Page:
Column: To appease a patient lobby, did the FDA approve a $300,000 drug that doesn’t work?
A couple of weeks ago, the big insurance company Anthem decided that it wouldn’t pay for Exondys 51, a drug that already had been approved by the Food and Drug Administration to treat Duchenne muscular dystrophy.
Anthem’s decision was controversial, because two other insurers had said they’d cover the treatment for their patients. But it was less controversial than it could have been for two reasons: The drug costs $300,000 a year, and the evidence that it works is almost laughably thin. To put it another way, Anthem’s decision undoubtedly infuriated advocates for DMD patients, but it may well have been the right call.
The Exondys 51 case is a sterling example of the emerging tug of war between patient advocates and drug regulators. Bowing to appeals from the patient lobby, the FDA launched a program to allow accelerated approvals of experimental drugs for certain diseases for which no treatments existed.
The risk of lowering the bar for new drug approval is a serious concern ... [that] could expose unsuspecting patients to the harmful effects of these drugs.
FDA Commissioner Robert Califf
The program is designed to apply very narrowly; the question is whether FDA officials were too lenient in this case. It wouldn’t be accurate even to say that there was much difference of opinion within the FDA about the drug, because the agency’s scientific staff overwhelmingly opposed its approval.
They were overruled by Janet Woodcock, director of the FDA’s Center for Drug Evaluation and Research, and she was upheld — albeit reluctantly — by FDA Commissioner Robert Califf. “The risk of lowering the bar for new drug approval is a serious concern,” Califf wrote in a 13-page review that essentially deferred to Woodcock’s judgment. “Lowering the regulatory hurdle could expose unsuspecting patients to the harmful effects of these drugs.”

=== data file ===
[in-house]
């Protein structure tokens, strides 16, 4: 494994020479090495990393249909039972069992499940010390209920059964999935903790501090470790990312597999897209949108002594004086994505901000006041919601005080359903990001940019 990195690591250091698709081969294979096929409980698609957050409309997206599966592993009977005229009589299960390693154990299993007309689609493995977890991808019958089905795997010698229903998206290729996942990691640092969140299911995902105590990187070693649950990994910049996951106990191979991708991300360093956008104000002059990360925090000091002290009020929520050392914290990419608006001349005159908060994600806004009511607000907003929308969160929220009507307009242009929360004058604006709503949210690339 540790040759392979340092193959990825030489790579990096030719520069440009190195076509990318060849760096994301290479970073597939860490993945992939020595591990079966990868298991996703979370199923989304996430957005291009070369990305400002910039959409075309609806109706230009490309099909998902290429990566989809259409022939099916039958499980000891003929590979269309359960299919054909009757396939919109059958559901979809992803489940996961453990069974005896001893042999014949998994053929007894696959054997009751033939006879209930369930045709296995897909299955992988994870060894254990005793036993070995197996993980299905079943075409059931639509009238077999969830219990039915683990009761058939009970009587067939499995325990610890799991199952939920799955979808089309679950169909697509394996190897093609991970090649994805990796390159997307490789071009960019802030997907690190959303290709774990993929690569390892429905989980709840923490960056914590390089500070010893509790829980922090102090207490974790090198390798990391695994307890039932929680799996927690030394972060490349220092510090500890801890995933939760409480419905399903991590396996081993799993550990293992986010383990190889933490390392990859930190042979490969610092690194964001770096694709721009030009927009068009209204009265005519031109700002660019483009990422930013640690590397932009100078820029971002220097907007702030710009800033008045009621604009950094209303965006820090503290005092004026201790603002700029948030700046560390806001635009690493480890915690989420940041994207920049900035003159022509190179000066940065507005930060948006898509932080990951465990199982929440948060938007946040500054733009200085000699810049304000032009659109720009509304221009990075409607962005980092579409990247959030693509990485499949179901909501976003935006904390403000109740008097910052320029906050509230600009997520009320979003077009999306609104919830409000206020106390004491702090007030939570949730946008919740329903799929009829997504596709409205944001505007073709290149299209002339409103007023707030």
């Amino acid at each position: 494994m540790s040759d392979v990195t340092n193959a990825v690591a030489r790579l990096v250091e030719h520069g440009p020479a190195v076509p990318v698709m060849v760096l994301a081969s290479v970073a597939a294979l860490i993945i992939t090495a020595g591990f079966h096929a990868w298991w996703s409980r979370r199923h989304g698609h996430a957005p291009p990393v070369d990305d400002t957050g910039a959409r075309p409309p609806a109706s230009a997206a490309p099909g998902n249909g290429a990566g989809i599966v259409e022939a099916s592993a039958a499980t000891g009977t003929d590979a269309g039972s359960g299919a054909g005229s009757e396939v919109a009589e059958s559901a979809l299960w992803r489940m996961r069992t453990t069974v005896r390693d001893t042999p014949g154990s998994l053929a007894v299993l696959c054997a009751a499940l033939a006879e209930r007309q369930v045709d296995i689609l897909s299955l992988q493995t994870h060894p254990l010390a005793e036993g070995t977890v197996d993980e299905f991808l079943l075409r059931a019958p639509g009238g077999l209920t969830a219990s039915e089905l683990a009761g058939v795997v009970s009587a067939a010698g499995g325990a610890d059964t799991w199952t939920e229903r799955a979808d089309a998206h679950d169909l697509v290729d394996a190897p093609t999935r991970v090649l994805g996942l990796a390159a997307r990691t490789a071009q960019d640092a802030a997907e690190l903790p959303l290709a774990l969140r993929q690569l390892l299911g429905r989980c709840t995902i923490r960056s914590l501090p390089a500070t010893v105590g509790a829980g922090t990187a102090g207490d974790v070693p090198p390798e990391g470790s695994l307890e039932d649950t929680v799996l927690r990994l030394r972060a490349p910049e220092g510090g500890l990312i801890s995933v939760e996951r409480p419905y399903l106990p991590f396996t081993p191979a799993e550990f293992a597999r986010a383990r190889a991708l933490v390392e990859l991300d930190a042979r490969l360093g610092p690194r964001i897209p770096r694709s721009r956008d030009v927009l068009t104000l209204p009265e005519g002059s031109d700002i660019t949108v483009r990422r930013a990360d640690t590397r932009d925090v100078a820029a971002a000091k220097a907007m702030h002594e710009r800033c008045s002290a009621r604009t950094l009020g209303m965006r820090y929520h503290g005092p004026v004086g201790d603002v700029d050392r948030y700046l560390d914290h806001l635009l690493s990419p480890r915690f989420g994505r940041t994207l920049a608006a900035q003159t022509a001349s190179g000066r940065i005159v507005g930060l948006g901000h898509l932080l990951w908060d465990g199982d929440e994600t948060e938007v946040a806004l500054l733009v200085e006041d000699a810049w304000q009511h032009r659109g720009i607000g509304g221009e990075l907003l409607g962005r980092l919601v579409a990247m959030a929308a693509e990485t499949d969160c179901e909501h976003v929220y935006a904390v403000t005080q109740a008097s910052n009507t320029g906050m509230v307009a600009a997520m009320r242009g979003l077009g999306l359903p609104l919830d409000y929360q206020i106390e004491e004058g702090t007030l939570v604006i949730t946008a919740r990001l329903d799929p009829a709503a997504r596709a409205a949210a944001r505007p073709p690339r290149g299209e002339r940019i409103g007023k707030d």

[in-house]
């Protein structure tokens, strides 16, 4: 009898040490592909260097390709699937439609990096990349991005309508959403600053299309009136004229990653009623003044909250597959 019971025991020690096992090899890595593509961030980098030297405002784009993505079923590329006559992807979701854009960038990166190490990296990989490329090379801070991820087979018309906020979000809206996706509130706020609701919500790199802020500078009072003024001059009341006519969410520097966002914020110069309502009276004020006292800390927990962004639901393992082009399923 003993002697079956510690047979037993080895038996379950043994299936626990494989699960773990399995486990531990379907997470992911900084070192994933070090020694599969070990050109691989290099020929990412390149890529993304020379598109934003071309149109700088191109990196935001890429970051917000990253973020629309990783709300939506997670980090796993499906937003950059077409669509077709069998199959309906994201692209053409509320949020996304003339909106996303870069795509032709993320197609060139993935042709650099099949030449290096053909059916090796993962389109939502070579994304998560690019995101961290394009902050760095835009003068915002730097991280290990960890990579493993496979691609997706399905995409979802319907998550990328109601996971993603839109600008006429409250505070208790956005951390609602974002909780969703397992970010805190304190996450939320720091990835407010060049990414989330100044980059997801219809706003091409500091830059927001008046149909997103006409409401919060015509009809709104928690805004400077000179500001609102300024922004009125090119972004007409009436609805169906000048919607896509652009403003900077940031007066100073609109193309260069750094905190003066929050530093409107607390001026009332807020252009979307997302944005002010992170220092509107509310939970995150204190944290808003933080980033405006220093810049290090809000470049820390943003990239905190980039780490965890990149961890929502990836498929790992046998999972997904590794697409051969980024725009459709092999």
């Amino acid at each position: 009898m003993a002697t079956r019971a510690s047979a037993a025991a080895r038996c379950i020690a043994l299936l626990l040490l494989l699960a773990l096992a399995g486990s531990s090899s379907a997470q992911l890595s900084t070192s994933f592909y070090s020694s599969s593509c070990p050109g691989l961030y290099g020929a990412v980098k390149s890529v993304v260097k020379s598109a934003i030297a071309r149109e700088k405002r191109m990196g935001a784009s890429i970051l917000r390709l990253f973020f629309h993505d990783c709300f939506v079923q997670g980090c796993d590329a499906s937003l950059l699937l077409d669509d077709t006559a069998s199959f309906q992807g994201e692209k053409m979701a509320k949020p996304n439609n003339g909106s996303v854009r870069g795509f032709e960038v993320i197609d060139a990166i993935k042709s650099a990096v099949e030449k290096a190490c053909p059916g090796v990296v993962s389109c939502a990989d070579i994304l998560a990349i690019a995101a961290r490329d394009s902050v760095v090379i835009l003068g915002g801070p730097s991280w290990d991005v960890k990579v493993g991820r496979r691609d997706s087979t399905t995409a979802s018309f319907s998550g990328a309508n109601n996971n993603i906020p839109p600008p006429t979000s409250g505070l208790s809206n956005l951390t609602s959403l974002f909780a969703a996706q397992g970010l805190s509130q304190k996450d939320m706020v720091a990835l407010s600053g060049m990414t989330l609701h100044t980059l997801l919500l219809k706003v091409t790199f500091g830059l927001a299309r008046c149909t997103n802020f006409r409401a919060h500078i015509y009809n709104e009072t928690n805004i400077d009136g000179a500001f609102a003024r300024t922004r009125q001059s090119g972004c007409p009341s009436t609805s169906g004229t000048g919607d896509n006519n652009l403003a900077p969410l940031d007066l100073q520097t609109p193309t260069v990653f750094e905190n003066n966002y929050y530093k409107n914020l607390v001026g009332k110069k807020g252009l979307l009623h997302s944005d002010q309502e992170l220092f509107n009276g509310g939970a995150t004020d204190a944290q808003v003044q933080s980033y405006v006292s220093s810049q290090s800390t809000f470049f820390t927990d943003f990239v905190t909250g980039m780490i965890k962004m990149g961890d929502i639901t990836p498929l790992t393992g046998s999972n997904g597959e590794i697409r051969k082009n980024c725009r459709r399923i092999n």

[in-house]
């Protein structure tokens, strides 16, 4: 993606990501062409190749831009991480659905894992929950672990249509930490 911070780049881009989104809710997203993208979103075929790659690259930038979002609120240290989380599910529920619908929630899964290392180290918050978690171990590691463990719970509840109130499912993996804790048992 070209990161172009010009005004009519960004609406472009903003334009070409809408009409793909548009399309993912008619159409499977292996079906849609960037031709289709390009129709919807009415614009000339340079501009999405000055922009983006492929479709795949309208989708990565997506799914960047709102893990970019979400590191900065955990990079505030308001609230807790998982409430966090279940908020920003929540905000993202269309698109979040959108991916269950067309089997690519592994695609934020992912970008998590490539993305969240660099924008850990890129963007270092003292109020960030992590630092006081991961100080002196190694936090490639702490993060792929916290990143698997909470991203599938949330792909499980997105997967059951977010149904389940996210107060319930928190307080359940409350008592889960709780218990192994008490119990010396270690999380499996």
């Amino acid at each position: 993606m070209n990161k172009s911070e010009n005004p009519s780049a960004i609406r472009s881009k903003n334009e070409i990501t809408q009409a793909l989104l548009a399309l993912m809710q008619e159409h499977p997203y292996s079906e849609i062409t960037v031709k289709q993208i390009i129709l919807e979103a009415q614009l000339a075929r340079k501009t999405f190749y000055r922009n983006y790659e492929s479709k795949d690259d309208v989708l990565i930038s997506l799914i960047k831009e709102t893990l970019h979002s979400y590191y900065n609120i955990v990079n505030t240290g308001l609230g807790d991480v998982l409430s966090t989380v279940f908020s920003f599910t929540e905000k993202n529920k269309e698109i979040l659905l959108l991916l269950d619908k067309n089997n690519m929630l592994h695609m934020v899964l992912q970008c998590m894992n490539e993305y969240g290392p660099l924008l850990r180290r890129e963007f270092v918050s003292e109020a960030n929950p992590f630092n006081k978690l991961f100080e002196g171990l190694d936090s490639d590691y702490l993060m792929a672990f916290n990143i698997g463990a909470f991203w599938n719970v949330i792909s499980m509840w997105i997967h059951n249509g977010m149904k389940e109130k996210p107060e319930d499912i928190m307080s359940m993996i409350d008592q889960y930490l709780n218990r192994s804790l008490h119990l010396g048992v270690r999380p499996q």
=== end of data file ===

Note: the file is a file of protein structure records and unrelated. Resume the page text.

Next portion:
There’s no question that Duchenne muscular dystrophy is a horrific disease warranting special attention from the FDA. With a strong hereditary component, the disease strikes mainly males at the rate of one in every 3,600 to 6,000 births, implying that 325 to 550 children born in a year will eventually face it. The disease, which progressively saps muscle strength, typically appears before the age of 5, puts its victims in a wheelchair in their teens, and takes their lives by their 20s or 30s.
The development of Exondys 51 was greeted by the muscular dystrophy patient community as a potentially lifesaving advance, and its approval by the FDA on Sept. 19 as a landmark moment. Declared Steven M. Derks, head of the Muscular Dystrophy Assn.: “This is the outcome MDA dreamed of 25 years ago when it was the first to invest in the breakthrough research that led to development of eteplirsen [the scientific name for Exondys 51].”
Yet there were strong reasons to question the drug’s effectiveness and safety. The main evidence submitted by Sarepta was a single study of 12 patients, of whom four got a placebo. The study did not focus on any clinical improvement in the patients, but rather on whether the drug increased their levels of a certain protein the lack of which is thought — albeit inconclusively — to be related to the disease. The results suggested that the drug could increase the protein, but not whether the increase was enough to affect the disease. In fact, the FDA staff concluded it was not.